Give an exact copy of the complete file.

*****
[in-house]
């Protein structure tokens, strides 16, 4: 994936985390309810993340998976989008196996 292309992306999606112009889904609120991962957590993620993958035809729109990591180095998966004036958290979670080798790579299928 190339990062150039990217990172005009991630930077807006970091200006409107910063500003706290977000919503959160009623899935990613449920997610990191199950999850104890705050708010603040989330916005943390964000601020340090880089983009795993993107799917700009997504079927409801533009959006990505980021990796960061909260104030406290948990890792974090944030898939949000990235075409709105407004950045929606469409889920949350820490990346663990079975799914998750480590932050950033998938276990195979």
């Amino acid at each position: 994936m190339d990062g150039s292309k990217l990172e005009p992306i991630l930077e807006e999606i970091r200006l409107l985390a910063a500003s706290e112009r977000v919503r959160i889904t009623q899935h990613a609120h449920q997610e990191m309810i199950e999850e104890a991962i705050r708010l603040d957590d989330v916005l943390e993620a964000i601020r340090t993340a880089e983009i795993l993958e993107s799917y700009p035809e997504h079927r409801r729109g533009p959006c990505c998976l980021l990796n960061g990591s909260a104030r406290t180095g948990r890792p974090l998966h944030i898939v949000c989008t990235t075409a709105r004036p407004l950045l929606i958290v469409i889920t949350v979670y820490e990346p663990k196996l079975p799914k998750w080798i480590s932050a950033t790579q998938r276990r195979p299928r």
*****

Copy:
[in-house]
């Protein structure tokens, strides 16, 4: 994936985390309810993340998976989008196996 292309992306999606112009889904609120991962957590993620993958035809729109990591180095998966004036958290979670080798790579299928 190339990062150039990217990172005009991630930077807006970091200006409107910063500003706290977000919503959160009623899935990613449920997610990191199950999850104890705050708010603040989330916005943390964000601020340090880089983009795993993107799917700009997504079927409801533009959006990505980021990796960061909260104030406290948990890792974090944030898939949000990235075409709105407004950045929606469409889920949350820490990346663990079975799914998750480590932050950033998938276990195979």
């Amino acid at each position: 994936m190339d990062g150039s292309k990217l990172e005009p992306i991630l930077e807006e999606i970091r200006l409107l985390a910063a500003s706290e112009r977000v919503r959160i889904t009623q899935h990613a609120h449920q997610e990191m309810i199950e999850e104890a991962i705050r708010l603040d957590d989330v916005l943390e993620a964000i601020r340090t993340a880089e983009i795993l993958e993107s799917y700009p035809e997504h079927r409801r729109g533009p959006c990505c998976l980021l990796n960061g990591s909260a104030r406290t180095g948990r890792p974090l998966h944030i898939v949000c989008t990235t075409a709105r004036p407004l950045l929606i958290v469409i889920t949350v979670y820490e990346p663990k196996l079975p799914k998750w080798i480590s932050a950033t790579q998938r276990r195979p299928r």